Canine crackdown at CdM farmers market

Shoppers walking their dogs are not allowed, and steps are being taken to spread the word among residents

September 03, 2012|By Amy Senk
  • A small dog walks with his owner amongst the shoppers at the Corona del Mar Farmer's Market on a recent morning.
A small dog walks with his owner amongst the shoppers at… (Amy Senk, Daily…)

The Corona del Mar Farmers Market is the village's go-to gathering spot Saturday mornings, where friends bump into one another while loading shopping bags with fresh eggs, flowers and fruit, often walking their dogs past signs that say "No Dogs Allowed."

Dogs violate certain health codes, and this summer, they caught the eye of a county health inspector.

The inspector "was concerned," said Mike Haller, manager for the Orange County Environmental Health Agency's Food Protection Program. "There were a lot of dogs."

Based on the July 7 visit, health inspectors issued a notice of violation to the market manager, Rick Heil. As a follow up, they held a hearing July 24, where they presented a slide show of the canine violations in the market.

"The inspector had taken photos of violations," Haller said. "There were different breeds of dogs. One picture, we have had three dogs. To our perspective, this is a certified farmers market that's kind of being overrun with dogs."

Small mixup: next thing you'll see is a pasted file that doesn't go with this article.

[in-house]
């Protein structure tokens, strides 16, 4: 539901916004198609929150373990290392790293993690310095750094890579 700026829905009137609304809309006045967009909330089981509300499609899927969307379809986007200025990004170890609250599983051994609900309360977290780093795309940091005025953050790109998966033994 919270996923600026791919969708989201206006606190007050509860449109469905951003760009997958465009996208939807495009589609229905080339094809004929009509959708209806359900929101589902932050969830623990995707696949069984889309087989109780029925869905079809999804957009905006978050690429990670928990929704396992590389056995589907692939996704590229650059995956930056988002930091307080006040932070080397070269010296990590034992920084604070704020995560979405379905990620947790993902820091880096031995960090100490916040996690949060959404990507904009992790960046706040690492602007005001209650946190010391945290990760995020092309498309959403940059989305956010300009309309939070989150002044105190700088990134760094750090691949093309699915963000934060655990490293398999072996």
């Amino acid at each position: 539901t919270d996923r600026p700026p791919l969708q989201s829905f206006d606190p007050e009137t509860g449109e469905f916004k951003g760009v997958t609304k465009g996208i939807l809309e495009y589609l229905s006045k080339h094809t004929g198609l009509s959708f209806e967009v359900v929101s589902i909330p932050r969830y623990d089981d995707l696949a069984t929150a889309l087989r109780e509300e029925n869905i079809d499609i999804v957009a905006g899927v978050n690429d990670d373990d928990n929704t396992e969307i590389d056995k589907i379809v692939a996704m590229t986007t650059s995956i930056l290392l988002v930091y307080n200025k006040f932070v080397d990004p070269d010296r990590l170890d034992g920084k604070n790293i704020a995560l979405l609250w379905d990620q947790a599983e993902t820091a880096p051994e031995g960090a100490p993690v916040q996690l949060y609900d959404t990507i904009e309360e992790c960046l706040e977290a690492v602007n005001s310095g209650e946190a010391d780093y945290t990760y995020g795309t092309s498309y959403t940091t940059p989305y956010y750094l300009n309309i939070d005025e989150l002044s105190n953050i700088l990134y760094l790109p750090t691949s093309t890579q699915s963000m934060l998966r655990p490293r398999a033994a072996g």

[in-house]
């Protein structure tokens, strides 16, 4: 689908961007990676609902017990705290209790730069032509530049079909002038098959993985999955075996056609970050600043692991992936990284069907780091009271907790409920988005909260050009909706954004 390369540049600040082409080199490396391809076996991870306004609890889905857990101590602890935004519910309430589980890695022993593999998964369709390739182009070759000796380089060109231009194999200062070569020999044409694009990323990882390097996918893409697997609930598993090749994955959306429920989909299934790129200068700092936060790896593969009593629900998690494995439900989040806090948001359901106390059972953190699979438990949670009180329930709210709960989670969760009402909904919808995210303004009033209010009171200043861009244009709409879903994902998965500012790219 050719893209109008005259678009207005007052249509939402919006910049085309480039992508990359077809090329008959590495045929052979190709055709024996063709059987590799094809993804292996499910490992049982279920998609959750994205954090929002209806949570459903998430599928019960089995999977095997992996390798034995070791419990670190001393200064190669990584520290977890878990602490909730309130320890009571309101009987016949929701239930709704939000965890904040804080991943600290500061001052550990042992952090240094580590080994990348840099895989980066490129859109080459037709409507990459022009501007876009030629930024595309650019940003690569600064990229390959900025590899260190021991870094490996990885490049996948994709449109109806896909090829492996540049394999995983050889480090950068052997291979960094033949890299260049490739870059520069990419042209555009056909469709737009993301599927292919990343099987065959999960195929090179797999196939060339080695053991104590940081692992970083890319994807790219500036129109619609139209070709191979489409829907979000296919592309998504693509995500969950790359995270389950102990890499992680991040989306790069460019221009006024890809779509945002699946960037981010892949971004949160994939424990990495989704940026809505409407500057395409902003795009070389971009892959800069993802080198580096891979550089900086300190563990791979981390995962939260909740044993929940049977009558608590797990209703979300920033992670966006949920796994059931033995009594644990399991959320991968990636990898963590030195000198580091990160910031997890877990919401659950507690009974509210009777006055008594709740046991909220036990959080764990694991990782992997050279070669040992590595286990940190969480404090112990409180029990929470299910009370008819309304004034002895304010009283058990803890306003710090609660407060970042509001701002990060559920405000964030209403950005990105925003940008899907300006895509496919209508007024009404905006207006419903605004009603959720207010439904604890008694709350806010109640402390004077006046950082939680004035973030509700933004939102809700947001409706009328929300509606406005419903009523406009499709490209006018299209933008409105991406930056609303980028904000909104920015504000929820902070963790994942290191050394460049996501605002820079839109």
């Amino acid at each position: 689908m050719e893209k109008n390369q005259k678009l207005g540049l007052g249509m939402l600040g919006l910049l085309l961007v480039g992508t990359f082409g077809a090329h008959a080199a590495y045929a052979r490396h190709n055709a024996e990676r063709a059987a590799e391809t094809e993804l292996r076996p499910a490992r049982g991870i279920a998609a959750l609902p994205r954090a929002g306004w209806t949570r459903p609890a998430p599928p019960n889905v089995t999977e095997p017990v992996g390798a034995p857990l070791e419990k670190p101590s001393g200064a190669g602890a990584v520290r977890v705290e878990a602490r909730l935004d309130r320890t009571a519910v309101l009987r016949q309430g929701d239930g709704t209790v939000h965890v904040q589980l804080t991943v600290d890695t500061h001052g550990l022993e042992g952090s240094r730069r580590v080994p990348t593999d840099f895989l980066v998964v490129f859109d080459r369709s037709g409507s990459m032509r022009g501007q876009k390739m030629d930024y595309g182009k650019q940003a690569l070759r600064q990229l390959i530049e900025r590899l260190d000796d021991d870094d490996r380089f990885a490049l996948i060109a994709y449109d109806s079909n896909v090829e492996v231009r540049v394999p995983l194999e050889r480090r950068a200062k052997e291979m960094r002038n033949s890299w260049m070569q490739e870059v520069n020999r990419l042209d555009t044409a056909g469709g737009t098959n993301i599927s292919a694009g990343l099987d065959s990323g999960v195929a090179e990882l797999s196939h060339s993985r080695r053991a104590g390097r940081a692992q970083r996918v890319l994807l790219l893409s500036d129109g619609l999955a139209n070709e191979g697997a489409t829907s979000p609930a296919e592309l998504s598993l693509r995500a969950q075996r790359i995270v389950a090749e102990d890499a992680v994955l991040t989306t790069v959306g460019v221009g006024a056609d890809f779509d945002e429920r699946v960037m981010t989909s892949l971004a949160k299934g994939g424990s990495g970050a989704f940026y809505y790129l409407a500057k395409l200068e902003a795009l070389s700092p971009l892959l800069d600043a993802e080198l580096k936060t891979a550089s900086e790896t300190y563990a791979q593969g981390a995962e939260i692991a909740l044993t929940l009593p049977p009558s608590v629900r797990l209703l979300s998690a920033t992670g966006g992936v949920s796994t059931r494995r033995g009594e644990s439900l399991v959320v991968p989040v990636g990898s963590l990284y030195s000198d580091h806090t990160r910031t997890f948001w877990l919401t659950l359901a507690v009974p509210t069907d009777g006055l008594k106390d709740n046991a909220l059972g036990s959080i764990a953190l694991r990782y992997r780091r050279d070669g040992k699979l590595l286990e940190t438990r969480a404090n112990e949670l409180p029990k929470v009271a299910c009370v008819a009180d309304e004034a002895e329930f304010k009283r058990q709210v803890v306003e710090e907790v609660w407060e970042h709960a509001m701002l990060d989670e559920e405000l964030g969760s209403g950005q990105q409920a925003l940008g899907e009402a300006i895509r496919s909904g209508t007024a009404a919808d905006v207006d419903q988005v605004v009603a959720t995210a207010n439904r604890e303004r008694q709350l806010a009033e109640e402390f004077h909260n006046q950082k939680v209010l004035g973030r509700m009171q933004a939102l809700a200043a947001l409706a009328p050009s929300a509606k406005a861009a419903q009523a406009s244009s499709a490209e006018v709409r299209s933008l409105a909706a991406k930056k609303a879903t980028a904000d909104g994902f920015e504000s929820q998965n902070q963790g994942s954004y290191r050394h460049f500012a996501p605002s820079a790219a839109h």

At the hearing Heil said there was a problem, Haller said.

Heil arrived at the hearing with drawings of the market and plans to add signs at all seven entrances, as well as fliers that he will hand out to those with dogs inside the market.

Because some residents walk dogs through the market but aren't actually shopping there, some dogs may always be present. But shoppers with dogs won't be allowed, Heil agreed, according to Haller.

"He's taking active, managerial responsibility," Haller said. "He is in full compliance now."

The California Retail Food Code, which is modeled on the Food and Drug Administration's food code, does not permit animals around food in retail establishments, Haller said.

Dogs must be 20 feet away from farmers' market food stalls.

"The law just wants to protect the food from cross-contamination," Haller said earlier this year. "Dogs want to go where the food is. There can be problems when they shake, when the fur flies, or they put their nose into things."

County health inspectors enforce the rules, making regular inspections, as well as inspections after a receiving a complaint.

The Corona del Mar Farmers Market received notices for violations for dogs in October 2007 and in January 2010, Haller said.

Until this summer, when a complaint was made, the market had been considered in compliance.

Last spring Heil said that enforcing the no-dog rules in the Corona del Mar market is difficult because it's on a city-owned lot, and dog walkers passing by have every right to do so.

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